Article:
Candlelight, red wine, freshly made pasta. Flirting at a small table in a corner infrequently visited by the waiter. Such are the makings of a great date.
But not if you can’t eat what they’re serving. What if you must start with a 10-minute interrogation: Can the scaloppini be prepared without a dusting of flour? Can I forgo the bed of pasta and just have the red pepper salmon? Does the chef use anything to thicken the risotto? Embarrassing. Your waiter takes a few trips to the kitchen to speak with the chef, and your date progresses in fits in starts. And–let’s be honest–you might seem a little high-maintenance (think Sally Albright, the picky heroine who ordered everything on the side in the romantic comedy When Harry Met Sally).However, if you have Celiac Disease–a condition where the immune system reacts negatively to gluten, a protein found in wheat, barley, and rye–your questions aren’t a matter of preference. You must avoid the flour and pasta! Even if you aren’t a vegetarian or vegan or suffer from an intolerance or allergy, chances are at some point you’ll dine out with someone who is. In these situations, how do relationships fare?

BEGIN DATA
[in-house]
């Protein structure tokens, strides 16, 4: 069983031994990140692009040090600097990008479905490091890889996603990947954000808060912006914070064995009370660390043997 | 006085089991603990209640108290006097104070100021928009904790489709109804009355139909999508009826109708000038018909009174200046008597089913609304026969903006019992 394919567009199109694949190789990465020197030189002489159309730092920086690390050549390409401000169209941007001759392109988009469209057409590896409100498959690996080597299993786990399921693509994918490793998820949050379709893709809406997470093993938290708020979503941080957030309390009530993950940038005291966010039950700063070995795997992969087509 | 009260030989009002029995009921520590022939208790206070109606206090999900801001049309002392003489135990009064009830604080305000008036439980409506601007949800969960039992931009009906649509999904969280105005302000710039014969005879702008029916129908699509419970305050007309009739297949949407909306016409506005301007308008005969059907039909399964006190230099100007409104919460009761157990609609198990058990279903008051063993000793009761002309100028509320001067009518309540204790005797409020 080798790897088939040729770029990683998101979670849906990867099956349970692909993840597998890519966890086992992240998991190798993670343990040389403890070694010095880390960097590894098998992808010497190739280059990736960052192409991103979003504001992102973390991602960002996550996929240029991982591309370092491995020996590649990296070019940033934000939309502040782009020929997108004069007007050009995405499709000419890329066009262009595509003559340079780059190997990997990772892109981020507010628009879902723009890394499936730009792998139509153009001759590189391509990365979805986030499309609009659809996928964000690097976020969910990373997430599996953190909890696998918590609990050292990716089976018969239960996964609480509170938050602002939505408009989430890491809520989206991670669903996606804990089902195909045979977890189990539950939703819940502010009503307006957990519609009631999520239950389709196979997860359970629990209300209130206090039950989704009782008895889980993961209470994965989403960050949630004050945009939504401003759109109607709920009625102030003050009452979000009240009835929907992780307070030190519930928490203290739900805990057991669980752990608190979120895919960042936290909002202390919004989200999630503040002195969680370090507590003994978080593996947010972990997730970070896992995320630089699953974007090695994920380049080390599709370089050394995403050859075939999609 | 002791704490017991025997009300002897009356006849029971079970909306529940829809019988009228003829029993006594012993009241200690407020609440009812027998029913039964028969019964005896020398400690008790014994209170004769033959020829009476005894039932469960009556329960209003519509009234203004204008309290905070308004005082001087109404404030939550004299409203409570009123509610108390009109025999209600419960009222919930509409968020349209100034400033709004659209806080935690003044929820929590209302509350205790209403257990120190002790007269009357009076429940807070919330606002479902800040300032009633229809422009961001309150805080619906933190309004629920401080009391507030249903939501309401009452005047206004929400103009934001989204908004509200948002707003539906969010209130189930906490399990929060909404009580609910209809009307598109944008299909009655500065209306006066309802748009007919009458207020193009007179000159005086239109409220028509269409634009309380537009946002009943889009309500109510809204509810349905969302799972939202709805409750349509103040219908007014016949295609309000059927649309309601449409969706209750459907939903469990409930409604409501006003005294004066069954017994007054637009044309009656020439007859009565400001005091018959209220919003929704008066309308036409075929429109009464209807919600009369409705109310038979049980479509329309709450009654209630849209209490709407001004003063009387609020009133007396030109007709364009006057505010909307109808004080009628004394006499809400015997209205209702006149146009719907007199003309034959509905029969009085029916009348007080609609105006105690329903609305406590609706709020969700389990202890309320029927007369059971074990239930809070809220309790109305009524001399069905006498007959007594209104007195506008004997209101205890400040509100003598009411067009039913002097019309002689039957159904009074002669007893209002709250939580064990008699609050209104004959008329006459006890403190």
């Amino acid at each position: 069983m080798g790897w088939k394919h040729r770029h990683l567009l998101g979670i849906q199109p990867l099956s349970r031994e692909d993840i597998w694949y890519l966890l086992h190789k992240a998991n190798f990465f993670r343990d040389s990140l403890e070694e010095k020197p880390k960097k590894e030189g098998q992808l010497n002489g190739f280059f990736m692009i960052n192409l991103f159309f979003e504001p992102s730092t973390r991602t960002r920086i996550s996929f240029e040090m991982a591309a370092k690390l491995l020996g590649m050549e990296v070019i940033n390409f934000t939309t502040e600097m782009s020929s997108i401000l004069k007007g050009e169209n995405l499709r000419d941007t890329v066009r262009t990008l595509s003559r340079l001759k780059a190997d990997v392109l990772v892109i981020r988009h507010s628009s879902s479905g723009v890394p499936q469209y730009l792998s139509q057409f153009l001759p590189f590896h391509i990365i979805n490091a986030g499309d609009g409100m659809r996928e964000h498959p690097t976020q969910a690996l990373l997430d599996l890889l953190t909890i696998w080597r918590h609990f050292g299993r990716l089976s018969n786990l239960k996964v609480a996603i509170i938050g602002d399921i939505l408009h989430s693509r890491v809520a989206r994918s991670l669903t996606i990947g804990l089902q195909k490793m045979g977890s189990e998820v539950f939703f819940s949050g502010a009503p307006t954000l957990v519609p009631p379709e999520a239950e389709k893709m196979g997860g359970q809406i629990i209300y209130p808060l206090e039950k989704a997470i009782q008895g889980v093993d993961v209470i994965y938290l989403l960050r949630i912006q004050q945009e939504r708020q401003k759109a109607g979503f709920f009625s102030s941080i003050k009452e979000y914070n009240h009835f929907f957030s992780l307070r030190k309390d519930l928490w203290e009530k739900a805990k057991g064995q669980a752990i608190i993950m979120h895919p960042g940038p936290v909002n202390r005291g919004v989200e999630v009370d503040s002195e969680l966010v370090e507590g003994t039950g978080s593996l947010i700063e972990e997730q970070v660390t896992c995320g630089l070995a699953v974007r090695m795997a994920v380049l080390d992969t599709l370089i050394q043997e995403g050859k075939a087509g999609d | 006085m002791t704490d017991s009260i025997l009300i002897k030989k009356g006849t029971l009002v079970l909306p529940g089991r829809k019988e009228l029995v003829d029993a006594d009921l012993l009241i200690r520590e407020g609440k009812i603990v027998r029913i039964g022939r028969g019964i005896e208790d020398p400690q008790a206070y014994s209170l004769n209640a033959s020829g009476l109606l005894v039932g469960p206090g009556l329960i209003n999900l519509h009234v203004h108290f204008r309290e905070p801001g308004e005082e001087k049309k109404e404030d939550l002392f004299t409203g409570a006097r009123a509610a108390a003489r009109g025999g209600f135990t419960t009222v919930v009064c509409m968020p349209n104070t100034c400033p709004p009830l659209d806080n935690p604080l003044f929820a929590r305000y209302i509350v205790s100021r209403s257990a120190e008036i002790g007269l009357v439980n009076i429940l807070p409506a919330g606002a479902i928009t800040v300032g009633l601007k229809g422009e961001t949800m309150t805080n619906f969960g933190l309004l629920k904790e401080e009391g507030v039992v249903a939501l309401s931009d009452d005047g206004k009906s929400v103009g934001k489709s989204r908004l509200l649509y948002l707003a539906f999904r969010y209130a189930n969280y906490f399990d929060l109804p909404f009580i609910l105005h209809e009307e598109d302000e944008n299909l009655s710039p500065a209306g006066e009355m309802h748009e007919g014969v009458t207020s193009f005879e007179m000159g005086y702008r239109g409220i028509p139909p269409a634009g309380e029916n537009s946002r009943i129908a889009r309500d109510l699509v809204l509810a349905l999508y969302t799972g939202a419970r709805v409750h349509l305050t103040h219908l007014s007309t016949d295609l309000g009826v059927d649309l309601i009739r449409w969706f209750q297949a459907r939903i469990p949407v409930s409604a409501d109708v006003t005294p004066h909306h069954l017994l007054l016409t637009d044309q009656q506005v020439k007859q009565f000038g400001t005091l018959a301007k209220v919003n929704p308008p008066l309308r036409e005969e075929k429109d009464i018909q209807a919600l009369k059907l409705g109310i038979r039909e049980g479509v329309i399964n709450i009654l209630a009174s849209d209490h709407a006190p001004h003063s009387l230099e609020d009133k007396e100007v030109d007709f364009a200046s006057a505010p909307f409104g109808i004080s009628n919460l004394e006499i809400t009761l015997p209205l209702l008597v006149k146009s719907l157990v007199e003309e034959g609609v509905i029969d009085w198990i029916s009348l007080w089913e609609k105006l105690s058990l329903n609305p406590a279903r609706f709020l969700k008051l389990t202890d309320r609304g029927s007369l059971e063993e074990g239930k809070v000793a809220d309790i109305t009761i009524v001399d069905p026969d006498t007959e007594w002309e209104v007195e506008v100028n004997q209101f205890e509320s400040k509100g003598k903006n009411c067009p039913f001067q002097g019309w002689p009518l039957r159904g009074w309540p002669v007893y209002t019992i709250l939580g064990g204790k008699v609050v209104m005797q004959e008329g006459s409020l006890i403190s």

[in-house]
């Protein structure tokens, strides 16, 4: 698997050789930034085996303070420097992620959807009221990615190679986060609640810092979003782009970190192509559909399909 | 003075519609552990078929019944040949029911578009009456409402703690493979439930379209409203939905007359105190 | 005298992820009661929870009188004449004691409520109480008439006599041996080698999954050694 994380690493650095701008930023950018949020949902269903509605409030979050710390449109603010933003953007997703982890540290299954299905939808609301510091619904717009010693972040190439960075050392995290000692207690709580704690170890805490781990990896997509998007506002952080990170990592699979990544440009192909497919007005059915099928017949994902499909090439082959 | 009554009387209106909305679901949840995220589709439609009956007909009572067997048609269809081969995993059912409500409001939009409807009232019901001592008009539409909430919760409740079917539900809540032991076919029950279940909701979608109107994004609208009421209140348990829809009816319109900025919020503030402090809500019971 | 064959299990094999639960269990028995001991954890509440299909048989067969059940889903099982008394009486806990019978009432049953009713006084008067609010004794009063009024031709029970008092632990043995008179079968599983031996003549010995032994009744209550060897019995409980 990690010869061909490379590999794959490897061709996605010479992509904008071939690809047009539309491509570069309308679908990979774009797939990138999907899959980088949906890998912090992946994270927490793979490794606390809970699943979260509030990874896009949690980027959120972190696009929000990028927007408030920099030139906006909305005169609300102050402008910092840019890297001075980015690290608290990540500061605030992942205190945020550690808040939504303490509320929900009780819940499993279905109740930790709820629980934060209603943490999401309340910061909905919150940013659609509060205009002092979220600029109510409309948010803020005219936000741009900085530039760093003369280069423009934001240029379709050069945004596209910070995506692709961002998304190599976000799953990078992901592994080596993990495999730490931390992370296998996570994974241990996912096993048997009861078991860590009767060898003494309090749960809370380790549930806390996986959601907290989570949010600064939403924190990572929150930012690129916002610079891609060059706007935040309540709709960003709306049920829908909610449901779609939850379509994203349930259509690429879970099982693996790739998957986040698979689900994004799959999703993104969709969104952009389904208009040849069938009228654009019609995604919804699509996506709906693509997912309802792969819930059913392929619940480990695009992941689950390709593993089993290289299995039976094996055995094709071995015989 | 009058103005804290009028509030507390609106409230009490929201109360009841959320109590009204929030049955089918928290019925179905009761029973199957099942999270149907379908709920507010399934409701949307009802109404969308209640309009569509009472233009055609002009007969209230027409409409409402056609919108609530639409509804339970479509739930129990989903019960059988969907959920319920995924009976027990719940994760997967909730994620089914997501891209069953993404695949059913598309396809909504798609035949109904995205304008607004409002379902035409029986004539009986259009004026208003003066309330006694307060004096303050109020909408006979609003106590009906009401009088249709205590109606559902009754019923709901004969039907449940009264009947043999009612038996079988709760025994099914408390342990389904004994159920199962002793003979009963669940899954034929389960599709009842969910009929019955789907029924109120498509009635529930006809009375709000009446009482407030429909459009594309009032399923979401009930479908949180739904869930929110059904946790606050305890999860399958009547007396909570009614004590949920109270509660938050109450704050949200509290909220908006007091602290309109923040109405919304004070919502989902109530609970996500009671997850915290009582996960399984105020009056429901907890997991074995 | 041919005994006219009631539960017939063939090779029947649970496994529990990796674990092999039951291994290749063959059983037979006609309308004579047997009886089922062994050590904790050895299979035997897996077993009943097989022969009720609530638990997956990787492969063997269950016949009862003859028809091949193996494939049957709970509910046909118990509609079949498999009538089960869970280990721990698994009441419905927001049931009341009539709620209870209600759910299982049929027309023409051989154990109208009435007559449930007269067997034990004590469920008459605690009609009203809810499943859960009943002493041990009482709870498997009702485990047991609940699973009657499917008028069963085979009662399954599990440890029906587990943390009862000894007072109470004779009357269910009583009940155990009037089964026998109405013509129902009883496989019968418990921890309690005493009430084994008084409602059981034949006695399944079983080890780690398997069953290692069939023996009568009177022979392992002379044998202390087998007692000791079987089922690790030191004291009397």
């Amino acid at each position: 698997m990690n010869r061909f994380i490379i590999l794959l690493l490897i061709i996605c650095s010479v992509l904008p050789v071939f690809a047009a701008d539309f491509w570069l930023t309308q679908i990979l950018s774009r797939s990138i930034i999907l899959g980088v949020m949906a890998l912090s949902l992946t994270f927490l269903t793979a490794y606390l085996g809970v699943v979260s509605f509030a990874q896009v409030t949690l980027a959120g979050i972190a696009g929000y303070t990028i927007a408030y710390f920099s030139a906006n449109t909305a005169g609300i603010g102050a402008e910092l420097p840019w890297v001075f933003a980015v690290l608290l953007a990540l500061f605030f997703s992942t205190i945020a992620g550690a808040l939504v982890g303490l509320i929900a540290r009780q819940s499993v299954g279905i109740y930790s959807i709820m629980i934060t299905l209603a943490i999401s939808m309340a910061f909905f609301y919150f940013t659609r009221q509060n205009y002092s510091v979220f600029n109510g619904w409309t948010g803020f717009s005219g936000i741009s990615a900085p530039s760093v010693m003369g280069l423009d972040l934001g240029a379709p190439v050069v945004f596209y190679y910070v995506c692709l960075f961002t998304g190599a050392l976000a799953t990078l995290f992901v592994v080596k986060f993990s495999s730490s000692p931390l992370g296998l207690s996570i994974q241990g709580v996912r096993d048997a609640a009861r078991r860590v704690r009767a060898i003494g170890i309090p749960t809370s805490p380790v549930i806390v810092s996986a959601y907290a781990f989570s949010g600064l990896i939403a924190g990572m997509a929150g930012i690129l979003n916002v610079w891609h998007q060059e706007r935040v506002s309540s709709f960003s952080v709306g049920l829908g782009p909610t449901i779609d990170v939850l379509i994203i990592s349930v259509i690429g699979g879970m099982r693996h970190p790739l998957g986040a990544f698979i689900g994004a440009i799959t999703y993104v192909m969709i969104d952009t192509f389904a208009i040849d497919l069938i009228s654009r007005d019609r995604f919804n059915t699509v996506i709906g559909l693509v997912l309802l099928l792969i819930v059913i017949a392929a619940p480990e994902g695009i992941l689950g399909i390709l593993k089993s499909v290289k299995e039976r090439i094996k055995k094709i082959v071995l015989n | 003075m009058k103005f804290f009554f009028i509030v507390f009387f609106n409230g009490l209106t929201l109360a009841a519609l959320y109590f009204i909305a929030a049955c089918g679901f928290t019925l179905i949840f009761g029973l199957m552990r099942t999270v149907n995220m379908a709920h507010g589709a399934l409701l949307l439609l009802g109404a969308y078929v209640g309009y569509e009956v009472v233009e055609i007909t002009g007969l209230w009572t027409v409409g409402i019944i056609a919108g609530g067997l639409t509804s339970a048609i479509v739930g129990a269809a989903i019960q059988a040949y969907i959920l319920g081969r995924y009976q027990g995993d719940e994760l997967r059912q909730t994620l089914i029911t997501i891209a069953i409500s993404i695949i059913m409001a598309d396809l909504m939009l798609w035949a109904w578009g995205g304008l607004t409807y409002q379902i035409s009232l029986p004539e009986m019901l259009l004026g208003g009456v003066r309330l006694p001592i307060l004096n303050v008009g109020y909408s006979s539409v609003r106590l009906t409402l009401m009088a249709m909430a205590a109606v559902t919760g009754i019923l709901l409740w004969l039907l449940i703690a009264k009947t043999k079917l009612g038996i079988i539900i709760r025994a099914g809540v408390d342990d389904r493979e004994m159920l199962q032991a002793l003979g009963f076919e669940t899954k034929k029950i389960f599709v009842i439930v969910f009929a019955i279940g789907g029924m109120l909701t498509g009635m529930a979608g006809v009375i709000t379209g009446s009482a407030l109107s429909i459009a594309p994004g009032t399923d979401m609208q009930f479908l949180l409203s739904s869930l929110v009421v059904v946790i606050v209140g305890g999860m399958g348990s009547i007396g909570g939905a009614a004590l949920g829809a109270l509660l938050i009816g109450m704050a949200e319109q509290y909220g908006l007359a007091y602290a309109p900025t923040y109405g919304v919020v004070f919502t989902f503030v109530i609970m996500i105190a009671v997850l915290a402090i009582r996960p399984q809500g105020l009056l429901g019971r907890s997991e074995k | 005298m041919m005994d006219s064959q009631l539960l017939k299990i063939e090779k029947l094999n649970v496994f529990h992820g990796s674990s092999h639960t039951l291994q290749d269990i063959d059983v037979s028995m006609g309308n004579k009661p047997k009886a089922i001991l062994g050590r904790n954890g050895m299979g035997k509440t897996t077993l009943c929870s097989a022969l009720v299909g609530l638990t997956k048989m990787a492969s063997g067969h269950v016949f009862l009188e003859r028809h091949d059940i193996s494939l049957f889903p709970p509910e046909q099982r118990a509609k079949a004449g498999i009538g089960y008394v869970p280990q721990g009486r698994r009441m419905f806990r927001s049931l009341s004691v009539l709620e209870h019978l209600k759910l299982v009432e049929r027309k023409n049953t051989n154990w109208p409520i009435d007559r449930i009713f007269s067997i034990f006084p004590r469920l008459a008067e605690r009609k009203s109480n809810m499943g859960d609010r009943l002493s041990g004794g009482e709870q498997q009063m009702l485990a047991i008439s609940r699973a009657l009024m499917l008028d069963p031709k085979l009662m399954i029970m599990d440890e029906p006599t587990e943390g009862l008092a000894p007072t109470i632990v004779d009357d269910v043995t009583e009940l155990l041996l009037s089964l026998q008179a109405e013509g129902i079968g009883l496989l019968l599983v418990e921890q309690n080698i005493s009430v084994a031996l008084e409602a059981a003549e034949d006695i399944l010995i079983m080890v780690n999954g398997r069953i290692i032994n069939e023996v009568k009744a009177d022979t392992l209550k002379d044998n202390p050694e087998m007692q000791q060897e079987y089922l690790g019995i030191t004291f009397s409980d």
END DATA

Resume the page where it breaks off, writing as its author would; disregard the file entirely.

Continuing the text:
When 28-year-old New Yorker Erin clicked on 30-year-old David’s online dating profile, what she found was intriguing: he was a vegan. “I love food. I found it admirable that someone could choose to live such a restrictive lifestyle for the benefit of the planet,” she explains. Love blossomed as the two began to date, as did Erin’s initial interest in “converting.” “David introduced me to all kinds of food I’ve never tried,” she says. “Initially, it seemed like there were limitless possibilities.” Until, of course, they had hit all of the eight vegan restaurants in the city—twice. Then things felt a little limiting. “Eating out became kind of a pain, and eating in required quite a bit a prep work in the kitchen—unless we wanted to eat rice pasta every night,” she adds.
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